A formal dead week policy was introduced by the academic affairs council at the April 23 Faculty Senate meeting. Currently, the language reads as a set of recommendations for faculty, rather than requirements.
"It's no longer a resolution of recommendations," said Rob Wallace, chair of the academic affairs council. "It was requested that the action we take result in an actual policy that can be followed and abided by, as opposed to recommendations and suggestions."
Three dead week restrictions are listed in the proposed policy (PDF):
- Mandatory dead week due dates for graded work must be listed on the syllabus
- Mandatory final exams are not allowed during dead week (exceptions: lab courses and weekly courses that do not meet during finals week)
- Student organizations may not hold meetings, functions or events during dead week (exceptions must be approved by the dean of students office)
"Last year, there were some concerns raised by the Government of the Student Body regarding relatively few cases where additional work was added by instructors and additional exams were given during dead week," Wallace said.
"The academic affairs council has tried to work with the students -- we have some representation on the committee from GSB -- and what we have proposed here (and was approved by the executive board last week), was the complete replacement of the text."
In response to a question about policy violations, associate provost David Holger told senators that processes vary, depending on the issue. For instance, the academic grievance process deals with syllabus items, and the student affairs office enforces student organization activities.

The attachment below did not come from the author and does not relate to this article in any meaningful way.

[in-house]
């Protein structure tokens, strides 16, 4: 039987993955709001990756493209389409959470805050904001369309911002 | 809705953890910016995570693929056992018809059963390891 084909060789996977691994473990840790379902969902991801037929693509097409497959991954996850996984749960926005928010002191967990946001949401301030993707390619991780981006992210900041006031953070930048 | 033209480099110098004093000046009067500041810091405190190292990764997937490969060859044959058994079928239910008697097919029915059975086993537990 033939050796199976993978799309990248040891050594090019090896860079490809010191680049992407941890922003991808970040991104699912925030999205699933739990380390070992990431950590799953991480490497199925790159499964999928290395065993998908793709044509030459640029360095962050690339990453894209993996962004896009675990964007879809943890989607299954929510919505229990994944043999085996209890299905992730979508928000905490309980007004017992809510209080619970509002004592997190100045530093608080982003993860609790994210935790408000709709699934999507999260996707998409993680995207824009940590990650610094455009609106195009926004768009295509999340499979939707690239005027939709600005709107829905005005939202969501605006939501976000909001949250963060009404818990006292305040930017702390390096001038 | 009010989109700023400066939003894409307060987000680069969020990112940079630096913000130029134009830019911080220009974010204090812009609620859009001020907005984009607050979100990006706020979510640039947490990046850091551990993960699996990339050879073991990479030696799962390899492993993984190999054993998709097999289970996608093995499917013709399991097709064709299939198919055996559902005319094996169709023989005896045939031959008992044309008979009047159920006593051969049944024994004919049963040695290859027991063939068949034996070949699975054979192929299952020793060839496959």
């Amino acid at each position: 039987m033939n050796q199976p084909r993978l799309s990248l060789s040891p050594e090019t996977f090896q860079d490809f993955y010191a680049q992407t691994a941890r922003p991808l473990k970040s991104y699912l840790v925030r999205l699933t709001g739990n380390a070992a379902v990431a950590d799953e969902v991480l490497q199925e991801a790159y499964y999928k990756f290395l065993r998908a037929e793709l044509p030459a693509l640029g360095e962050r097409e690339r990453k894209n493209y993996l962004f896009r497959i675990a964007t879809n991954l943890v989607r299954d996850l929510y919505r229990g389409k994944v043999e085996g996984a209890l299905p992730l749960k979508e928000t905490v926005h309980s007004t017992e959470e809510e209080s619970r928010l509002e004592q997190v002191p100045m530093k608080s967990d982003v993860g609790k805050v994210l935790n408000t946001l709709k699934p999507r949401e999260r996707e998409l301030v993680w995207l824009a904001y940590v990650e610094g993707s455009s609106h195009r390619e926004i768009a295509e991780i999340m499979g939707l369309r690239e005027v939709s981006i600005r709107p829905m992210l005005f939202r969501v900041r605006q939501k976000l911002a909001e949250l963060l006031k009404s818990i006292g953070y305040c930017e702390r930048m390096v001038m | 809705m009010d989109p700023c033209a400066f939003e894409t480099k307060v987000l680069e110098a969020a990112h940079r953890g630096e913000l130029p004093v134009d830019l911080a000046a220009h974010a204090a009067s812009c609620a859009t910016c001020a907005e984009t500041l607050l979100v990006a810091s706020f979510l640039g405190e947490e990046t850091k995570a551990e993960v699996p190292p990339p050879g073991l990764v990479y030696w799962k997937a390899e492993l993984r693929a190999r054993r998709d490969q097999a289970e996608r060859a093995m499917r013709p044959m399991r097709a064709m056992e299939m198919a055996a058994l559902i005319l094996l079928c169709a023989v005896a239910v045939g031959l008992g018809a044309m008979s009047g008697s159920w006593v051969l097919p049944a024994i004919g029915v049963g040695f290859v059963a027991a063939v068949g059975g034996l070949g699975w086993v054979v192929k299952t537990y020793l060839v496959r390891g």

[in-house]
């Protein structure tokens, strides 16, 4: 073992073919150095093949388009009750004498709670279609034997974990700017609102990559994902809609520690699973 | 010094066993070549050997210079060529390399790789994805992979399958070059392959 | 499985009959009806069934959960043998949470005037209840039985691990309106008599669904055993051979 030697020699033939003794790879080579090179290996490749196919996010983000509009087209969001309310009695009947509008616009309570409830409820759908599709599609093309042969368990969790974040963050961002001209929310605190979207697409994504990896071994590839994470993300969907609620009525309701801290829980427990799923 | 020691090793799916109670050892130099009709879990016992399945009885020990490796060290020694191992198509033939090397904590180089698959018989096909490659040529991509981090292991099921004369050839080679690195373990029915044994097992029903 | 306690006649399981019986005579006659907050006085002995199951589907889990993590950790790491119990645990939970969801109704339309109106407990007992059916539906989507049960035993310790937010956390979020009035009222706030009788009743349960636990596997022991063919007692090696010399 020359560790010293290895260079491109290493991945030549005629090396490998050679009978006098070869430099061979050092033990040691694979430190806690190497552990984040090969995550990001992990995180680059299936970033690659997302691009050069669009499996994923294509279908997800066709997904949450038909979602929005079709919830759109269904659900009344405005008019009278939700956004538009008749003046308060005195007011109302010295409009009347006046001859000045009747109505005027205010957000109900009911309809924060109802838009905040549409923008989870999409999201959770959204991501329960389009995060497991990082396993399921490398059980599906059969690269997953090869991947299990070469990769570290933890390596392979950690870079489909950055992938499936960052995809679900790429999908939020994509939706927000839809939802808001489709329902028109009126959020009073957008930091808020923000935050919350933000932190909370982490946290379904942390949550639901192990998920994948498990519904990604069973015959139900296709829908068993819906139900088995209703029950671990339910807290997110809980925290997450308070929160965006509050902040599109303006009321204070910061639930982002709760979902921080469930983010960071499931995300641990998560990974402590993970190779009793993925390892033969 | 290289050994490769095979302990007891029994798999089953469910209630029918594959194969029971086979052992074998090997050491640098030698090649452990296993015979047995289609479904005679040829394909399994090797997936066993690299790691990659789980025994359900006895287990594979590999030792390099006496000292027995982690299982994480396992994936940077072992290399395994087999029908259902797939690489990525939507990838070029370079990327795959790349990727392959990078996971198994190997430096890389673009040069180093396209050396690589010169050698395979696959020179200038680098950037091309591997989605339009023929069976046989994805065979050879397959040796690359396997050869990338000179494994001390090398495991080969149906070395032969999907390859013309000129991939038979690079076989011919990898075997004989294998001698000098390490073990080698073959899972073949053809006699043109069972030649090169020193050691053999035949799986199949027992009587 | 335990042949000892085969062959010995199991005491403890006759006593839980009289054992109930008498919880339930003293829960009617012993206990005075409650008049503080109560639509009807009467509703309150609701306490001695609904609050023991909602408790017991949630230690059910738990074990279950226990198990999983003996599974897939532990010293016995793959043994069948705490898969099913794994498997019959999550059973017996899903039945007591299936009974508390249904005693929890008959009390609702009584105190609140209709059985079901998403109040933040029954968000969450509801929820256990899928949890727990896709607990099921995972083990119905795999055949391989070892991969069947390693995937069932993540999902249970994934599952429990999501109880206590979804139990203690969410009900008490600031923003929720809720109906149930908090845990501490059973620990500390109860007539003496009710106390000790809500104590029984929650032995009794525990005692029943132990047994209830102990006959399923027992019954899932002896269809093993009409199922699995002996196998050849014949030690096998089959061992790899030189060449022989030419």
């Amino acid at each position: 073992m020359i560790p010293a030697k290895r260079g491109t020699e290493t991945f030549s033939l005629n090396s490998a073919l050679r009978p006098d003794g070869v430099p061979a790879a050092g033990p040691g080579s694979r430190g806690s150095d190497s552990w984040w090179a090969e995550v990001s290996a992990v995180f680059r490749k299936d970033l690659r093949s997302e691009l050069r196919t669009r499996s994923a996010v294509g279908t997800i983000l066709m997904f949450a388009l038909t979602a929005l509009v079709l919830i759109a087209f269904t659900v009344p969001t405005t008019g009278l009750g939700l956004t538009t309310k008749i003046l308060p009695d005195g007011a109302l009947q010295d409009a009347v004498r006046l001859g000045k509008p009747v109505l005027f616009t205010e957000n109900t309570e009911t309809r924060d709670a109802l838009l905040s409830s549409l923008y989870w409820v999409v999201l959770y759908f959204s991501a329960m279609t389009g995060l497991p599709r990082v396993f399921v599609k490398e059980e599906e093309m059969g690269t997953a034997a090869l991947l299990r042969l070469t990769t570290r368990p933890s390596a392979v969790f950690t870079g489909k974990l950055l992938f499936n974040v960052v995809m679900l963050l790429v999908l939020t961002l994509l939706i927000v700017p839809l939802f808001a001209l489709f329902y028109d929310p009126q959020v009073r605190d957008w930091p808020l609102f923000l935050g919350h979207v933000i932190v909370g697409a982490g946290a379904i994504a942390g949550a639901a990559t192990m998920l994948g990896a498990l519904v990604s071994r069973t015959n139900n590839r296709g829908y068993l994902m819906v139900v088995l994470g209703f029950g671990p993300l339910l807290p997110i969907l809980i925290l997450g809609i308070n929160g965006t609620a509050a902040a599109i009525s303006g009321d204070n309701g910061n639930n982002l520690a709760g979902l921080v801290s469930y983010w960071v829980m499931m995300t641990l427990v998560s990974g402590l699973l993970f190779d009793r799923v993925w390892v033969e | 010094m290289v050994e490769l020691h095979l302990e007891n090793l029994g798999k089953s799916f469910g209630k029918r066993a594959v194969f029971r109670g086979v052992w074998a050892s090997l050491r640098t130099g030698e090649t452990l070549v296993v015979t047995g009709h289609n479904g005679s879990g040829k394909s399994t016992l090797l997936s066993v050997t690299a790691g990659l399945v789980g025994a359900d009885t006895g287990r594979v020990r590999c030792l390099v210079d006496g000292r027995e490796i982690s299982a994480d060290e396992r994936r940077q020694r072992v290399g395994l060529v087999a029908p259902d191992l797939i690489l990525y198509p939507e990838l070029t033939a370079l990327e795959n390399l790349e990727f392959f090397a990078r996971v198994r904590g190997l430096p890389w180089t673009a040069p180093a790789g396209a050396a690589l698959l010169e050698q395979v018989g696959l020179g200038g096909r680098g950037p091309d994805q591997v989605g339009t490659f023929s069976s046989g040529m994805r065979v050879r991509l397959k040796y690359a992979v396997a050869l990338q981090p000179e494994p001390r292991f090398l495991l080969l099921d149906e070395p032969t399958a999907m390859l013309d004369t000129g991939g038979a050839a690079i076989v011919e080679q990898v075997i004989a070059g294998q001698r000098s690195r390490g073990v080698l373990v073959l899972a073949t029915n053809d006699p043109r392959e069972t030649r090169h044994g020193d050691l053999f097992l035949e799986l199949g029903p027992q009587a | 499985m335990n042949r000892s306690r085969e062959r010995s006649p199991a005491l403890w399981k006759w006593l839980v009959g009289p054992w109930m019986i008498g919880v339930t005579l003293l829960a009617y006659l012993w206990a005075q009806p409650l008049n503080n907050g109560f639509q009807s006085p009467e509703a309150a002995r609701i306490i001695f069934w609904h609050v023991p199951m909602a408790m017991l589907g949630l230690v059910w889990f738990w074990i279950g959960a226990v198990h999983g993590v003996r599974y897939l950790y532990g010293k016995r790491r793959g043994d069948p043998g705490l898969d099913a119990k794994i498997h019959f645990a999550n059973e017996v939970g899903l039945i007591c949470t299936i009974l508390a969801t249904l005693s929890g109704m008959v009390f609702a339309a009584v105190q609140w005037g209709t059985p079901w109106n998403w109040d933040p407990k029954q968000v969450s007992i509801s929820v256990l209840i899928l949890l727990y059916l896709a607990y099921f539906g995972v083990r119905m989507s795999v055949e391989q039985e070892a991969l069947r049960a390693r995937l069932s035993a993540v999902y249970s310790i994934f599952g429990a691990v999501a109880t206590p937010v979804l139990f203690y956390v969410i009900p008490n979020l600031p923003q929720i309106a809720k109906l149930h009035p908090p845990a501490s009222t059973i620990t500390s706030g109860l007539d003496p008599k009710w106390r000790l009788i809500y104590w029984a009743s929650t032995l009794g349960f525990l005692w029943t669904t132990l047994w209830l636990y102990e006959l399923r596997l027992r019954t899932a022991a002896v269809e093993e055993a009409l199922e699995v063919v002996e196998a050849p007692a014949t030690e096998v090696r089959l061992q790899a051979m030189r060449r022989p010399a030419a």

"The mandatory final exams [second bullet point] is not a change and currently is a policy, even though it is part of this statement," Holger said. "That is something that would flow up to me and I would enforce it by not allowing the exam to be given."
Senators will further discuss and possibly vote on the proposed policy at their May 7 meeting.
- Faculty Handbook changes to the policy for excusable absences (due to extracurricular activities and military service) and a proposed name change for the agricultural engineering graduate program (to agricultural and biosystems engineering) also are being considered.
- Proposed revisions to a pair of handbook policies earned unanimous approval, including language that adds procedures for rescinding an honorary degree (section 6.2.5 PDF) and updated guidelines for the review of central administration (section 5.7 PDF).
- Two council chairs were elected: Micheal Owen (agronomy), judiciary and appeals; and Steve Freeman (agricultural and biosystems engineering), resource policies and allocations. Council chair positions are two-year terms.